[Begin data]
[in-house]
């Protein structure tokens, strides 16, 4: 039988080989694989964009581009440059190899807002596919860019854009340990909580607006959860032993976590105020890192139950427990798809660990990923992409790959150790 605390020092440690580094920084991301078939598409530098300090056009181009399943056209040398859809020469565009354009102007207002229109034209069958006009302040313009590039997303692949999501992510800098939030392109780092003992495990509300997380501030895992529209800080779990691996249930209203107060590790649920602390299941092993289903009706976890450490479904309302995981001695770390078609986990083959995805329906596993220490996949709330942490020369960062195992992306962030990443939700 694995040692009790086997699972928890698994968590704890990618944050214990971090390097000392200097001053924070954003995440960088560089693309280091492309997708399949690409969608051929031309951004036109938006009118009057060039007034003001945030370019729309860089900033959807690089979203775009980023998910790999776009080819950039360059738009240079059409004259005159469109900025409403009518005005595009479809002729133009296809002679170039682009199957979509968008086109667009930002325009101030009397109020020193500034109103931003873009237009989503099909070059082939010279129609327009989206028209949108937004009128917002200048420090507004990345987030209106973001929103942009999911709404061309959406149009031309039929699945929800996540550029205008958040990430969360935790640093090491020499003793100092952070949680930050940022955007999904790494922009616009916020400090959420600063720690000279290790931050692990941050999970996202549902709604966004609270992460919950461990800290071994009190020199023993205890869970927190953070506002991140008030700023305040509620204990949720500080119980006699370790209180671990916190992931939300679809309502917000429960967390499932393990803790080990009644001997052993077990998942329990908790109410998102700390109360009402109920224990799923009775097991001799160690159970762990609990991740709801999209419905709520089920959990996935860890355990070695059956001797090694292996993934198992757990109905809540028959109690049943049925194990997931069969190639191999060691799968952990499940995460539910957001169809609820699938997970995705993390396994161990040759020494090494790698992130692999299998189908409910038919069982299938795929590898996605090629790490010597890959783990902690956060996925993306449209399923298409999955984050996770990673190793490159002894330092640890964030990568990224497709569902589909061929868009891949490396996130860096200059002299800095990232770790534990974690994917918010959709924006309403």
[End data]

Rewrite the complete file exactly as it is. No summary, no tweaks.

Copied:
[in-house]
């Protein structure tokens, strides 16, 4: 039988080989694989964009581009440059190899807002596919860019854009340990909580607006959860032993976590105020890192139950427990798809660990990923992409790959150790 605390020092440690580094920084991301078939598409530098300090056009181009399943056209040398859809020469565009354009102007207002229109034209069958006009302040313009590039997303692949999501992510800098939030392109780092003992495990509300997380501030895992529209800080779990691996249930209203107060590790649920602390299941092993289903009706976890450490479904309302995981001695770390078609986990083959995805329906596993220490996949709330942490020369960062195992992306962030990443939700 694995040692009790086997699972928890698994968590704890990618944050214990971090390097000392200097001053924070954003995440960088560089693309280091492309997708399949690409969608051929031309951004036109938006009118009057060039007034003001945030370019729309860089900033959807690089979203775009980023998910790999776009080819950039360059738009240079059409004259005159469109900025409403009518005005595009479809002729133009296809002679170039682009199957979509968008086109667009930002325009101030009397109020020193500034109103931003873009237009989503099909070059082939010279129609327009989206028209949108937004009128917002200048420090507004990345987030209106973001929103942009999911709404061309959406149009031309039929699945929800996540550029205008958040990430969360935790640093090491020499003793100092952070949680930050940022955007999904790494922009616009916020400090959420600063720690000279290790931050692990941050999970996202549902709604966004609270992460919950461990800290071994009190020199023993205890869970927190953070506002991140008030700023305040509620204990949720500080119980006699370790209180671990916190992931939300679809309502917000429960967390499932393990803790080990009644001997052993077990998942329990908790109410998102700390109360009402109920224990799923009775097991001799160690159970762990609990991740709801999209419905709520089920959990996935860890355990070695059956001797090694292996993934198992757990109905809540028959109690049943049925194990997931069969190639191999060691799968952990499940995460539910957001169809609820699938997970995705993390396994161990040759020494090494790698992130692999299998189908409910038919069982299938795929590898996605090629790490010597890959783990902690956060996925993306449209399923298409999955984050996770990673190793490159002894330092640890964030990568990224497709569902589909061929868009891949490396996130860096200059002299800095990232770790534990974690994917918010959709924006309403």